Allison Lombardi, Nicholas Gelbar, Lyman L Dukes III, Jennifer Kowitt, Yan Wei, Joseph Madaus, Adam R Lalor, Michael Faggella-Luby
2018 In this study, the literature in disability and higher education was examined, with a specific focus on assessment instruments. Published articles (n = 203) on development of new or refinement of existing instruments were reviewed for traits measured and psychometric rigor reported. Findings showed instruments are intended for professionals and students, and of the student instruments, broad categories are academic, nonacademic, and specific to a disability diagnosis. Not all instruments are limited to students with disabilities; many of the reviewed instruments can be utilized in higher-education settings on all students, faculty, and staff, regardless of disability. The implications of the findings undergird the urgency to prioritize disability as a facet of diversity within higher-education scholarship, and furthermore aid this prioritization by providing a catalogue of robust instruments to researchers and practitioners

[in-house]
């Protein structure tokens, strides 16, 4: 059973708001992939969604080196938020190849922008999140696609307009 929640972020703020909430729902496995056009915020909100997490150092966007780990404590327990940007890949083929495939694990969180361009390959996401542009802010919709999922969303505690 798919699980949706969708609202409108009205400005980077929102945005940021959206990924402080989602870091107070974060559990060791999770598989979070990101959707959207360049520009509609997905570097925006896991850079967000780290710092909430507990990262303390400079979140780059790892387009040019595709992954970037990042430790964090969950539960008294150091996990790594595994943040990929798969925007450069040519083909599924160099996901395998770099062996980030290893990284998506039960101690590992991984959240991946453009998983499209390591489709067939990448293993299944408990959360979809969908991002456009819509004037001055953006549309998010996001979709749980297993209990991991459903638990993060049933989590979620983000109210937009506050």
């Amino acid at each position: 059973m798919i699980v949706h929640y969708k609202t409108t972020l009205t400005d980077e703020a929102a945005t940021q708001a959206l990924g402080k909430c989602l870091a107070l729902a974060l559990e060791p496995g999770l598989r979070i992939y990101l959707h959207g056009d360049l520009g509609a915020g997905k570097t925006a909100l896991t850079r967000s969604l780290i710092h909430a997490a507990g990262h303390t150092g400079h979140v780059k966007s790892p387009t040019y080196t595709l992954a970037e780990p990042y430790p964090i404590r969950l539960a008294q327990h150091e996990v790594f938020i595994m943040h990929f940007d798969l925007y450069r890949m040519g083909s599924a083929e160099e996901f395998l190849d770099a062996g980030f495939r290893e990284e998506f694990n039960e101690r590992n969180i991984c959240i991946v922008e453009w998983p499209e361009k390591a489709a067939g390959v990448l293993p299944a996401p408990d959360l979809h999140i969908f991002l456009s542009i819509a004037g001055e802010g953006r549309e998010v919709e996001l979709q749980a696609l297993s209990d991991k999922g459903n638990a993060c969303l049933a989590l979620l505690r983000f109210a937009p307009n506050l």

Lindsay M Fallon, Lisa MH Sanetti, Sandra M Chafouleas, Michael N Faggella-Luby, Amy M Briesch
2017 To evaluate students’ responsiveness to an intervention, both student outcome and implementer treatment integrity data are needed. Teachers are often asked to self-report treatment integrity data. However, when self-report responses are compared with those from a direct observer, it is apparent that teachers commonly overestimate the extent to which an intervention was implemented as planned. As such, more research related to teacher self-report to assess treatment integrity is needed. The objective of this preliminary single-case multiple-baseline design study was to improve interrater agreement between observers’ and teachers’ self-report ratings of treatment integrity by providing teachers with comprehensive, direct training (including an intervention description, modeling, practice, and feedback). Results indicate that after this training, agreement between observers’ and teachers’ ratings of treatment integrity improved.